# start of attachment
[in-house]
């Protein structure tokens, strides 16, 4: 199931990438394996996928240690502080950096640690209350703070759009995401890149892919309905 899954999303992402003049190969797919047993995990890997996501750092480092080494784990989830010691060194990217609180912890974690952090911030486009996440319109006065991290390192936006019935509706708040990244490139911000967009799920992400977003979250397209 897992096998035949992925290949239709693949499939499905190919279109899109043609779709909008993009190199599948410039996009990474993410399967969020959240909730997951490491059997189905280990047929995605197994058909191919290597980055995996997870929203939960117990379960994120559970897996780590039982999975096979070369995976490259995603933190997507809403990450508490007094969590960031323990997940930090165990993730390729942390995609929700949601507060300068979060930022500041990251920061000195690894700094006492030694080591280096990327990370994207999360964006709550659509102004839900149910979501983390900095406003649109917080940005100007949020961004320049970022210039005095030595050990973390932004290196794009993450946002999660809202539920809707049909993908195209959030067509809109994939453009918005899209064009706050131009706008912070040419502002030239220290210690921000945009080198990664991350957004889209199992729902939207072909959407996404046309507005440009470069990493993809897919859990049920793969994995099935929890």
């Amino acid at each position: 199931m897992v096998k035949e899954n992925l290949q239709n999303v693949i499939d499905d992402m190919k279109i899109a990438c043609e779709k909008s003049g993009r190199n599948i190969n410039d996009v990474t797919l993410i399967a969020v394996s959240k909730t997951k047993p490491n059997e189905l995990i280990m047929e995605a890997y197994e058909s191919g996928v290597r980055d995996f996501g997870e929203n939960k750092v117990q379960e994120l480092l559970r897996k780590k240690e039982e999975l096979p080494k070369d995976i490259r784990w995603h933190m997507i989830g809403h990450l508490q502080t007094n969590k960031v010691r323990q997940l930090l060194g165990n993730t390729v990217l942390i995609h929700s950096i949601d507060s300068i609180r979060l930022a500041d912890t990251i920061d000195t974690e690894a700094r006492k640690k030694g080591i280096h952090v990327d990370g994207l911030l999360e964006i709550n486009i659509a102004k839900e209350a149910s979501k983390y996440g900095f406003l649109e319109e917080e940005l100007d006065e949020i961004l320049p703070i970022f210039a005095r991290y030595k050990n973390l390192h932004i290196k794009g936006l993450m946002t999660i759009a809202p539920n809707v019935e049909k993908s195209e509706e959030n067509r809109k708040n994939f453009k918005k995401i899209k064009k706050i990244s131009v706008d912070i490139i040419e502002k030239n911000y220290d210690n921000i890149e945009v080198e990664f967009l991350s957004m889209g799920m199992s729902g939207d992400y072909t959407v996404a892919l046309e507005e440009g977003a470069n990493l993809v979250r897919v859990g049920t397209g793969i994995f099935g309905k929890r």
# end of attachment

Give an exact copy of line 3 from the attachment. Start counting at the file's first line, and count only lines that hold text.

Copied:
């Amino acid at each position: 199931m897992v096998k035949e899954n992925l290949q239709n999303v693949i499939d499905d992402m190919k279109i899109a990438c043609e779709k909008s003049g993009r190199n599948i190969n410039d996009v990474t797919l993410i399967a969020v394996s959240k909730t997951k047993p490491n059997e189905l995990i280990m047929e995605a890997y197994e058909s191919g996928v290597r980055d995996f996501g997870e929203n939960k750092v117990q379960e994120l480092l559970r897996k780590k240690e039982e999975l096979p080494k070369d995976i490259r784990w995603h933190m997507i989830g809403h990450l508490q502080t007094n969590k960031v010691r323990q997940l930090l060194g165990n993730t390729v990217l942390i995609h929700s950096i949601d507060s300068i609180r979060l930022a500041d912890t990251i920061d000195t974690e690894a700094r006492k640690k030694g080591i280096h952090v990327d990370g994207l911030l999360e964006i709550n486009i659509a102004k839900e209350a149910s979501k983390y996440g900095f406003l649109e319109e917080e940005l100007d006065e949020i961004l320049p703070i970022f210039a005095r991290y030595k050990n973390l390192h932004i290196k794009g936006l993450m946002t999660i759009a809202p539920n809707v019935e049909k993908s195209e509706e959030n067509r809109k708040n994939f453009k918005k995401i899209k064009k706050i990244s131009v706008d912070i490139i040419e502002k030239n911000y220290d210690n921000i890149e945009v080198e990664f967009l991350s957004m889209g799920m199992s729902g939207d992400y072909t959407v996404a892919l046309e507005e440009g977003a470069n990493l993809v979250r897919v859990g049920t397209g793969i994995f099935g309905k929890r």